Class Home page:
(Watch this spot for new links, solutions, etc.)
| Department: Physics and Astronomy
Class time and place: MWF, 9:00-9:50 am, Meyer 113
Section: 1 (CRN=20764)
Instructor: Dr. Jason Pinkney
Office hours in 111 Science Annex at
10-noon on T, 2-4pm on W, 10-11am on R.
Instructor's Home page: https://jpastro.net/
Credit hours: 3
Observatory Phone: 772-4028
This is a
link about solving word problems in general.
Week 1 outline (PDF) (Requires ONU Username & passwd.)
All 4 Sky Maps. (PDF)
Powers of 10 (9 minute video shown in class)
Pumba, Timon, and Simba wondering about the universe
Week 2-3 PPT material (PDF version).
Week 2-3 PPT material (PPTX version).
Practice on Powers of 10 - Key
Questions: Quiz 1 and Ch. 1 (PDF)
celestial sphere animations. Flash no longer supported so it requires some work. (Optional!) Try "Sun Motions Demonstrator"
Ch. 1 Homework answers
Week 3 PPT material on the Moon (PDF version).
Questions: Quiz 2 (PDF)
Celestial Sphere worksheet answers (PDF).
Moon's Phases & Eclipses PDF
Ch. 1 Homework (Problems 4,6,7)
More on Eclipses (PDF version).
Moon's Phases & Eclipses Key P. 1
Moon's Phases & Eclipses Key P. 2
Ch. 2 Copernican Revolution outline (PDF).
Ch. 2 Copernican Revolution outline (PPT - 18MB).
I Review Questions: All Ch. 1 and Ch. 2 material! (PDF) Updated 10/5.
Ch. 2 "Clicker questions" (PPT).
Ch. 2 Answers to Homework. (txt file)
Ch. 3 Radiation. PDF Outline.
Ch. 4 Spectroscopy PDF
Look at p. 1-9.
Questions: Light and the Sun. (PDF) Focus on Light and spectroscopy questions.
YouTube Video: "The Doppler Effect"
16 The Sun. PDF Outline.
YouTube Video "Sun Montage using SOHO data". A lot is shown here, but unfortunately no narration.
YouTube Video: demonstration of resonances (Chladni plates). Notice the similarity between these 2D resonances and the vibrations on the Sun's surface studied by GONG.
The Sun in Ultra-HD (4K) Beautiful hi-def. Just sample some of this 30-minute video.
Answers to Ch. 16 Homework.
Ch. 6 Overview of the Solar System PDF Outline.
Questions: Solar System Overview, and The Earth. (Ignore the Sun questions.) (PDF)
Science Today: Simulating Solar System Formation Legitimate, but only illuminates the way close encounters with big planets scattered small planetesimals out of the inner solar system.
Introduction to the Solar System: Crash Course Astronomy #9.
Phil Plait gives broad overview but touches on some Ch. 6 concepts like an inventory of the solar system, Terrestrial-Jovian distinctions, and the solar nebular hypothesis (see 5:40).
Ch. 7 The planet Earth. PDF Outline.
YouTube: Geology Basics Includes the rock cycle and plate tectonics. 11 minutes.
Ch. 6 Hwk key. (Rev and Disc 1-15, MC 1-10)
Ch. 7 Hwk key. (Rev and Disc 1-15 (odd))
Ch. 8 Moon and Mercury. PDF outline.
Review Questions on the Moon and Mercury. (PDF)
Some Notes on Ch. 8 Why do some planets have an atmosphere and some do not?
YouTube: New Craters on the Moon This takes the place of the slide #29 on my Ch 8 Powerpoint which was supposed to blink a before and after image of a new crater detected by LRO.
Ch. 9 Venus. PDF outline.
Ch. 10 Mars. PDF Outline.
Evidence of lake beneath Mars' surface detected.
A sub-surface body of salty, liquid water was discovered near Mars' south
pole after your textbook was published.
Exam 2 Review Questions: The Sun, and terrestrial planets. (PDF) 12/5/21: Updated so that numbering is continuous and no telescope questions.
Ch. 8-10 Hwk key.
Ch. 11-13 Jovian Planets. PDF Outline.
Final Review Questions on Jovian planets, their Moons and Rings (PDF).
Astronomy has so many subfields that it is impossible to cover
them all in one semester. This course deals mainly with the solar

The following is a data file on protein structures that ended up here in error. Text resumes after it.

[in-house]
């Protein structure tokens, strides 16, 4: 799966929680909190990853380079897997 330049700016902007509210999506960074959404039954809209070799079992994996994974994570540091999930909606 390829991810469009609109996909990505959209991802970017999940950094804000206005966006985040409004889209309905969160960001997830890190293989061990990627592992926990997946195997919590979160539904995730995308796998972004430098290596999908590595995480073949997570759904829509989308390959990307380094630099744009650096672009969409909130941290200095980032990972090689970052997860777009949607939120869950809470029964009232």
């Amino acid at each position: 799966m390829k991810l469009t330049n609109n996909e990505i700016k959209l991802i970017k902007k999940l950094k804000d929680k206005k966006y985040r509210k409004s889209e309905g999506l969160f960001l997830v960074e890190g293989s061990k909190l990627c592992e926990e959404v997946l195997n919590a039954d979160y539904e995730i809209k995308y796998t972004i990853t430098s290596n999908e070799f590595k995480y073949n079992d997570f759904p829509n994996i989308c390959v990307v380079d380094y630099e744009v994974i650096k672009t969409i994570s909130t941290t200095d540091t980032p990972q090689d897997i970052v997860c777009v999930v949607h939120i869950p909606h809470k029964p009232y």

system (hence "Planetary Astronomy"). Stars, galaxies and
cosmology are covered in PHYS 1061. We begin historically
with man's interpretation of the nighttime sky; the "naked eye universe"
is that which we can see without a telescope. We then look
in detail at the Sun and planets. Two natural categories
of planets emerge: the terrestrials and the Jovians.
We are now in a golden age of discovery with space missions
like the Parker Solar Probe, InSight, and Perseverance in
the news this year.
Finally the comets, asteroids and Kuiper Belt Objects
are small but important for understanding the early formation
of the solar system. We now have data on over 3000 extrasolar planets
(planets around other stars) which challenge our theories of
solar system formation and evolution.
I have many goals for you in Planetary Astronomy. I want
you to appreciate the way that learning facts about planets (their weather
systems, surface features, etc.) allows us to better
generalize about planetary processes, and thus improve
our understanding of our own Earth.
This is called "comparative planetology".
Math has played a big role in the development of astronomy (and vice versa),
so I would like to challenge you with a few problems every
week. However, your math skills (or lack thereof) will not
have much effect on your grade.
I will make sure that you get a chance to study the sky
directly, using the unaided eye and telescopes, at the
Try to ``keep an eye on the sky" during this course. Please
bring your astronomical questions and news items to class for brief discussions.
A final goal is for you to see science as valuable and distinct from
pseudo-sciences (like astrology) which are rejected by
the scientific method.
Astronomy Today, 9/E (9th Edition) by Chaisson and McMillan.
This 2017 edition has a "rent-only" ISBN-13 of 978-0134450278. This is what we
have in the bookstore. Do NOT buy the Volume 1 or 2 versions
("The Solar System" and "Stars and Galaxies"). I don't require you to bring the text to class.
The lab for this class, PHYS 1081 (1 hr), is mainly intended for
astronomy minors and physics majors with astronomy concentration.
I may make exceptions for interested students. You may need instructor's
approval to register so please contact me.
If you are registered for the lab, expect an email during the first week for
scheduling our meeting times.
The Astronomy Minor:
You might consider being an
astronomy minor if a good familiarity with astronomy
would complement your current major. Consider entering an exciting field like
astrobiology, astrochemistry, archeoastronomy, cosmochemistry, science education,
science illustration, or science journalism.
Your visits to the
ONU Observatory will weigh into the "Observing" portion of your grade (see
You should try to visit at least 3 times for "A" work.
There is a legal pad in the control room that you must sign for credit.
I plan to be at the observatory for 1 hour on Friday nights (if < 50%
cloudcover) so that I can help you fulfill your observing duties.
Another time to visit is during meetings of the ONU Astronomy Club every